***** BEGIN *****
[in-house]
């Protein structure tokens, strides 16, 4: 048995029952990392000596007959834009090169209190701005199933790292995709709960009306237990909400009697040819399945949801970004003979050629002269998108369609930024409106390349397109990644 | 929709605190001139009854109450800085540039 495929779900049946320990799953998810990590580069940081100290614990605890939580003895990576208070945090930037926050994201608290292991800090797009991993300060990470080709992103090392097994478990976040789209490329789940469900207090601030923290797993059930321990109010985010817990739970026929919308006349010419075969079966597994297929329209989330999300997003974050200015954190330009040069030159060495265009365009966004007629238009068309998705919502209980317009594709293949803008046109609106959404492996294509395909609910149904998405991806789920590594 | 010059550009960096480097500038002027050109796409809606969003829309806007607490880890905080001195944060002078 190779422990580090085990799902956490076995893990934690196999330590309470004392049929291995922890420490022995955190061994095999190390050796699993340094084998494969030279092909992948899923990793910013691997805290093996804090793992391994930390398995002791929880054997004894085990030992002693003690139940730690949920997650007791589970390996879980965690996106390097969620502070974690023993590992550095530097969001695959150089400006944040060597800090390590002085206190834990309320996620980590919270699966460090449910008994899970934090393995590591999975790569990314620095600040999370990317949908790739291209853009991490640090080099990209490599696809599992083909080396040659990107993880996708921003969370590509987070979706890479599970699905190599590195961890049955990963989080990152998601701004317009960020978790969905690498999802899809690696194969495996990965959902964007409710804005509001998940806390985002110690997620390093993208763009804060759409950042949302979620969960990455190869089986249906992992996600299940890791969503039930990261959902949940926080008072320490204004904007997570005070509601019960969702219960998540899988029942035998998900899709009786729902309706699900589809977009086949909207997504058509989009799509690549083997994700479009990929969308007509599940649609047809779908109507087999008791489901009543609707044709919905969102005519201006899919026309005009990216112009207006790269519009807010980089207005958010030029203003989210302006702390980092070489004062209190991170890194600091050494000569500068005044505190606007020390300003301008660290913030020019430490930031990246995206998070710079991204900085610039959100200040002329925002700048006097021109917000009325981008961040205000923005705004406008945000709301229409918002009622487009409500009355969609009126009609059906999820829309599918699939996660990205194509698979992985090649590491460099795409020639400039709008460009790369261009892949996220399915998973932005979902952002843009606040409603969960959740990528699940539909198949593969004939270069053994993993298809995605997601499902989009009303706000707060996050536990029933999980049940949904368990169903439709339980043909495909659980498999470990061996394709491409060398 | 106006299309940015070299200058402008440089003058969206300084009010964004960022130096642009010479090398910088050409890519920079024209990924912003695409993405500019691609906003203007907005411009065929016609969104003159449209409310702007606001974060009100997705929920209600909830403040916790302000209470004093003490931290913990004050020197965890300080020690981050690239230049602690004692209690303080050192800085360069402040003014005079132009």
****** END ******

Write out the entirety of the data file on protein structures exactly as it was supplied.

[in-house]
């Protein structure tokens, strides 16, 4: 048995029952990392000596007959834009090169209190701005199933790292995709709960009306237990909400009697040819399945949801970004003979050629002269998108369609930024409106390349397109990644 | 929709605190001139009854109450800085540039 495929779900049946320990799953998810990590580069940081100290614990605890939580003895990576208070945090930037926050994201608290292991800090797009991993300060990470080709992103090392097994478990976040789209490329789940469900207090601030923290797993059930321990109010985010817990739970026929919308006349010419075969079966597994297929329209989330999300997003974050200015954190330009040069030159060495265009365009966004007629238009068309998705919502209980317009594709293949803008046109609106959404492996294509395909609910149904998405991806789920590594 | 010059550009960096480097500038002027050109796409809606969003829309806007607490880890905080001195944060002078 190779422990580090085990799902956490076995893990934690196999330590309470004392049929291995922890420490022995955190061994095999190390050796699993340094084998494969030279092909992948899923990793910013691997805290093996804090793992391994930390398995002791929880054997004894085990030992002693003690139940730690949920997650007791589970390996879980965690996106390097969620502070974690023993590992550095530097969001695959150089400006944040060597800090390590002085206190834990309320996620980590919270699966460090449910008994899970934090393995590591999975790569990314620095600040999370990317949908790739291209853009991490640090080099990209490599696809599992083909080396040659990107993880996708921003969370590509987070979706890479599970699905190599590195961890049955990963989080990152998601701004317009960020978790969905690498999802899809690696194969495996990965959902964007409710804005509001998940806390985002110690997620390093993208763009804060759409950042949302979620969960990455190869089986249906992992996600299940890791969503039930990261959902949940926080008072320490204004904007997570005070509601019960969702219960998540899988029942035998998900899709009786729902309706699900589809977009086949909207997504058509989009799509690549083997994700479009990929969308007509599940649609047809779908109507087999008791489901009543609707044709919905969102005519201006899919026309005009990216112009207006790269519009807010980089207005958010030029203003989210302006702390980092070489004062209190991170890194600091050494000569500068005044505190606007020390300003301008660290913030020019430490930031990246995206998070710079991204900085610039959100200040002329925002700048006097021109917000009325981008961040205000923005705004406008945000709301229409918002009622487009409500009355969609009126009609059906999820829309599918699939996660990205194509698979992985090649590491460099795409020639400039709008460009790369261009892949996220399915998973932005979902952002843009606040409603969960959740990528699940539909198949593969004939270069053994993993298809995605997601499902989009009303706000707060996050536990029933999980049940949904368990169903439709339980043909495909659980498999470990061996394709491409060398 | 106006299309940015070299200058402008440089003058969206300084009010964004960022130096642009010479090398910088050409890519920079024209990924912003695409993405500019691609906003203007907005411009065929016609969104003159449209409310702007606001974060009100997705929920209600909830403040916790302000209470004093003490931290913990004050020197965890300080020690981050690239230049602690004692209690303080050192800085360069402040003014005079132009």